Age: Any age

Flip your baby over for a few minutes after a diaper change but keep your hand on them to avoid falls. If they're fussy, give them a massage to distract them.




4. The Burp

Age: Any age

Instead of burping your little one over your shoulder, try laying them down across your knees (make sure to support their head and neck). Many babies love it because the pressure helps them with gas, and they're close to you.




5. Hold Your Baby Upright More

Age: Any age

Tummy time isn't the only way for babies to strengthen their neck and shoulder muscles! Any position that puts them somewhat upright will help.


Whether you switch from a cradle hold to an upright hold or let them rest on you while you've reclined slightly back, the angle will give your baby just as much opportunity to practice.


6. Get a good playmat

Instead of placing your baby on a thin blanket on the floor or directly on the carpet, give them an interesting and interactive playmat to lie on.


Many have bright colors and flaps to grab, or different textures or noises to keep their interest.


A mat is also a comfortable surface that makes the hard floor more tolerable. If the mat doesn't have an unbreakable mirror surface on it, you can buy one separately to set up in front of their face, so they are looking at their reflection.


Place baby on an inflatable water mat. It's full of colors and textures for them to discover.


Use a crinkly blanket one day, a fluffy one the next, and look for baby mats with many different sensory sensations.




7. Join baby on the floor

Age: Any age

Babies love to look at faces, especially yours! During tummy time, lay down face to face with your little one, so they have to look up to see your face.


You can help distract them by singing silly songs, making funny faces, or playing peek-a-boo. Having older children help out also works well.


Or you could grab a yoga mat yourself and exercise. Your little one might enjoy watching you do yoga or crunches.


8. Sing a Song

Age: Any age

Lie in front of your little one and sing nursery rhymes or lullabies.


Entertaining your baby when they are on their tummy is something that never fails to keep them happy for at least a few minutes. A few minutes here and there is better than nothing!




9. Visual Stimulation

Age: Any age

Finding fun visual stimulation can help make tummy time easier while promoting visual development.


Get black and white toys or toys with a lot of contrast to capture your little one's attention. Another great attention grabber is placing a mirror in front of your child while they're on their belly.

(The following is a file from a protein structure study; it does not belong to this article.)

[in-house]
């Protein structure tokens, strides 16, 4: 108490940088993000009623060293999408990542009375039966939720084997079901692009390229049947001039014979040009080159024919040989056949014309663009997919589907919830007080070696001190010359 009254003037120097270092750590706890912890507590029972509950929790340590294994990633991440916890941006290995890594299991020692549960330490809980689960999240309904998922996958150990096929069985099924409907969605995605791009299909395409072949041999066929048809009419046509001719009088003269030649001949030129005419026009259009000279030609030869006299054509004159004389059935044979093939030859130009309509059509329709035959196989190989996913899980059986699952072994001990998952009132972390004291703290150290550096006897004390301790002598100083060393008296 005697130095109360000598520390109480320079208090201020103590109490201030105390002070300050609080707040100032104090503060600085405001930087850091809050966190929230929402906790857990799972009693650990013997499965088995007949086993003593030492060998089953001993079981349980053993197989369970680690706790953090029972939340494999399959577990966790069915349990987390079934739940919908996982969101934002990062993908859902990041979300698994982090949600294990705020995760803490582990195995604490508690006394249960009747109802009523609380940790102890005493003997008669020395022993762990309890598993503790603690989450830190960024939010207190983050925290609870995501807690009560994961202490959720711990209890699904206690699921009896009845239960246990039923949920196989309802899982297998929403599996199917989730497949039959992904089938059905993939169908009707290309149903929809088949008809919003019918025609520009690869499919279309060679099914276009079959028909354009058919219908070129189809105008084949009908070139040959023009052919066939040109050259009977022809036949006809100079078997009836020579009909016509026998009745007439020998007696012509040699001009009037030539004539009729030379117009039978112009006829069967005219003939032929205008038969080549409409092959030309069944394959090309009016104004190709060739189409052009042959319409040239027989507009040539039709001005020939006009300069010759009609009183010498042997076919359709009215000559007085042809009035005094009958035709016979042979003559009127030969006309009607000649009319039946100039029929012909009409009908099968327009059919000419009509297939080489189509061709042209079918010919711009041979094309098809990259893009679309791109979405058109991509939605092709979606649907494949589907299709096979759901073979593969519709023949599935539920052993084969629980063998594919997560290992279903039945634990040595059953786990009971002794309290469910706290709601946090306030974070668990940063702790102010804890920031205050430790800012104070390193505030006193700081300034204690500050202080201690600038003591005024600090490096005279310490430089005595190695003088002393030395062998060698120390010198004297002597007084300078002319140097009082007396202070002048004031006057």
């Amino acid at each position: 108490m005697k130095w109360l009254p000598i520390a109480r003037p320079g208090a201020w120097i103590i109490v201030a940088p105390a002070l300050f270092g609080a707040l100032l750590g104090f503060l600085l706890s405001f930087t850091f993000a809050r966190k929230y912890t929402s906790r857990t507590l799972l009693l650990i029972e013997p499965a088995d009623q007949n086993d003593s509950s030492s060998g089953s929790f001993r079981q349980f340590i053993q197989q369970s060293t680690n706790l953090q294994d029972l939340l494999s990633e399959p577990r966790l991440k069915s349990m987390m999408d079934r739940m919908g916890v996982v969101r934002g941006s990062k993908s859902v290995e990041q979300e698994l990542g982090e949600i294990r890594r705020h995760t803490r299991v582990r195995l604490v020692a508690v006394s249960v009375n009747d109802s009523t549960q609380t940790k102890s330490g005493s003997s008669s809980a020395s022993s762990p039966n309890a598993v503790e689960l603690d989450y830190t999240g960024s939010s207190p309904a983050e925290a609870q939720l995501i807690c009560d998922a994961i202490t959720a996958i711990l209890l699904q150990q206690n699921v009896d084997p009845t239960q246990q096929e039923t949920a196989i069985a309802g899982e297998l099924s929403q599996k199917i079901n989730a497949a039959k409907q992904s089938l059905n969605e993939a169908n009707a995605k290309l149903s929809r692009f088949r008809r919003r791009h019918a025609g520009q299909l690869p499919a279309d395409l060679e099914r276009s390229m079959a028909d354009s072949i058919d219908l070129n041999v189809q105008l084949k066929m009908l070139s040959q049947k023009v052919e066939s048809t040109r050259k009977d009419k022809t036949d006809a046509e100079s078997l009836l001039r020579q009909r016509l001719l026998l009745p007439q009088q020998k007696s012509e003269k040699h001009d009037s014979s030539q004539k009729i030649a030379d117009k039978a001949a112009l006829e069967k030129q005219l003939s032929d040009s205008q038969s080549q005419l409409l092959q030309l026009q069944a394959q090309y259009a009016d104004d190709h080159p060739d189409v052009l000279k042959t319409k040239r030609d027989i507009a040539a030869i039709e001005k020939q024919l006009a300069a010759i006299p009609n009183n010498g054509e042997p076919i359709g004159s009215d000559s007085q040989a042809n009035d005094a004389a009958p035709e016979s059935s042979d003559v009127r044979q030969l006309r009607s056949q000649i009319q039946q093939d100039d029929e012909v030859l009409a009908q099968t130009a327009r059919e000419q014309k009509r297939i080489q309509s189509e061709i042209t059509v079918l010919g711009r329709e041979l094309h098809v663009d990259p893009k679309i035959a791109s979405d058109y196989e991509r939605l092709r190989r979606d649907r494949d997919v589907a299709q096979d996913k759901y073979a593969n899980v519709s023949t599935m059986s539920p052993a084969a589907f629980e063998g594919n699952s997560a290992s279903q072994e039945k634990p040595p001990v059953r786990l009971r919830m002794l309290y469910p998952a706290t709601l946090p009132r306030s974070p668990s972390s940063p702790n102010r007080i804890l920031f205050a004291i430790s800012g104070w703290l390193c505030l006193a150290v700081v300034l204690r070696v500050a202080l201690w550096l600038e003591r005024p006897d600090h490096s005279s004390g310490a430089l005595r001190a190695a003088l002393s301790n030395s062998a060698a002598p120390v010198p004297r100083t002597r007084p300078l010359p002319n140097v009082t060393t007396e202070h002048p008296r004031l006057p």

Important: No electronic devices.




10. Try tummy time on the bed

Age: Any age (with supervision, especially after 4 months).

Sometimes a baby is just not comfy on the floor. You can try practicing tummy time on a bed instead as long as the baby is awake and supervised.


You'll need to watch the baby more carefully with a squishier and higher surface.


With younger kids, avoid fluffy comforters, etc. should be just on a bed with a sheet.




11. Walking While Holding Baby

Age: Starting around 2 months

Hold your baby face down lying across your arm. Try taking a slow walk around the house and giving them different things to look at.


This is an excellent option for a baby who really hates tummy time because the moving motion usually calms them down.


Bonus, it will work our arm muscles! Just make sure to switch arms 😉




12. Experiment with side-lying

Age: 2 months and up

If the baby isn't feeling this inverted worldview at first, try side-lying. This is an excellent alternative to tummy time and can have similar benefits.


Place your little one on their side and use a blanket or rolled-up towel to support their side. Both hands should be in front of them, with their legs forward and knees slightly bent.


Use a toy to catch your baby's attention and encourage them to turn their head.




13. Practice tummy time with a rolled-up blanket or a pillow

Age: 3 months

If you're using a blanket, start small and increase the size of the roll as the baby gets more comfortable spending time on their stomach.


You can also use a boppy pillow. Having them on the boppy makes it easier for them to keep their head up and look around.


You can try a breastfeeding pillow. Place the pillow on the floor on top of a blanket, then place the baby on their stomach over the pillow, with their arms and shoulders propped on top.




14. After bath

Age: 3 months

Every other bath, towel dry your baby on their belly instead of their back.




15. Set Up a Mirror

Age: 3 months and up

Babies like to look at themselves. Baby-safe mirrors are a great way to keep babies happy during tummy time! In fact, you can find non-breakable mirrors made for tummy time that you can put on the floor in front of your baby at their eye level.